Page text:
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Built in the US at the famous Watervliet Arsenal in New York, which has been in the heavy artillery biz for 200 years on the dot this year, the M256 has been the standard US tank gun ever since the Regan administration. Built to the same specs as the German original, it gives the 67-ton, 32-foot long M1A2 its main weapon. Using a set of hydraulic and hydro pneumatic retarders to absorb the recoil of the weapon, an M1 can fire up to six rounds per minute through its chrome-lined barrel, even as the tank is moving without the use of a muzzle brake. This is important, as older tanks do not have the capability to shoot accurately on the move. A thermal shroud helps insulate the barrel while a bore evacuator clears out any burning powder remnants before the next round enters the breech.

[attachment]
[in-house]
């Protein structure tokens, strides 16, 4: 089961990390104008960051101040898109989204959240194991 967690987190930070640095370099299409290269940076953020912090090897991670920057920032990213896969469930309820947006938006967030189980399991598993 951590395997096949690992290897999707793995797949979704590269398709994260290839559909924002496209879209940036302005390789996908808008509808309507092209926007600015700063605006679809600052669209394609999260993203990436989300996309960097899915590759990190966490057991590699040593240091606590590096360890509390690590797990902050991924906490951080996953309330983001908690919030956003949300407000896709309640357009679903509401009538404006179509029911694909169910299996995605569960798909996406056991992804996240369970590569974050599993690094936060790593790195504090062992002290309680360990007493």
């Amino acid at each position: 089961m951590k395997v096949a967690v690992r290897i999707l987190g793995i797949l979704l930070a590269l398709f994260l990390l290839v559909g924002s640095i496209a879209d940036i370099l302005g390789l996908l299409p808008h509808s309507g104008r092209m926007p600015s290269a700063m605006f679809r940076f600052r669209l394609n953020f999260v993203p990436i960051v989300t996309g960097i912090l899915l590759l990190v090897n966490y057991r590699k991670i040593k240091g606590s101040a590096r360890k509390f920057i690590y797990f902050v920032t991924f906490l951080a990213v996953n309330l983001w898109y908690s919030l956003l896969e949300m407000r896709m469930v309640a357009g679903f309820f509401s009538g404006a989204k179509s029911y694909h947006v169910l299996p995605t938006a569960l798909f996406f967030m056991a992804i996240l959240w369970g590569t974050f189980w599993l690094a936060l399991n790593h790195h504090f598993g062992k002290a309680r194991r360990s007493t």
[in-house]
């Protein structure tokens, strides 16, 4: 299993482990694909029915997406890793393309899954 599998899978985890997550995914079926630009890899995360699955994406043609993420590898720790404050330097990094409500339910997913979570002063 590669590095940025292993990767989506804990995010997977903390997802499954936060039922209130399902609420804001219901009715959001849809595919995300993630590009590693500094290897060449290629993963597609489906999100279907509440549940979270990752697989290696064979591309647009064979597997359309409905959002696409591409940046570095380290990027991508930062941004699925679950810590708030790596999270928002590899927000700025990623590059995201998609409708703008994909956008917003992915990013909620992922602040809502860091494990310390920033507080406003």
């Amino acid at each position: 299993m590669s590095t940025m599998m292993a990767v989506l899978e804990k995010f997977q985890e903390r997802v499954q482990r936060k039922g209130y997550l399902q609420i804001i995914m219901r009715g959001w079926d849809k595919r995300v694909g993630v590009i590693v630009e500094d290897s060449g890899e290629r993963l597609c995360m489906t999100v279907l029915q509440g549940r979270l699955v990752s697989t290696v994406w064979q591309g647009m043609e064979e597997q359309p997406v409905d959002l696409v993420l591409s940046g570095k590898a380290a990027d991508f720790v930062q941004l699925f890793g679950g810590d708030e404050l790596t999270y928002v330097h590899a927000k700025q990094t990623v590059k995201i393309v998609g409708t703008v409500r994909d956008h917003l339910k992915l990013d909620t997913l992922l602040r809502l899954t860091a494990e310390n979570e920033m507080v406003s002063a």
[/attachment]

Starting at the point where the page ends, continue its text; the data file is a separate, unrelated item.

The loader's job on an M1A2 Abrams. This tank is on the range in Kuwait, but they still achieve an impressive rate of fire. Note the recoil of the 120mm gun that could really ruin your whole day if you step in front of it, the target monitor, and the general layout inside the cramped turret. In addition, there is a misfire drill in which the round doesn't go off as planned so watch for it. The loader and the gunner work hand in hand with one working the gun and the other targeting it.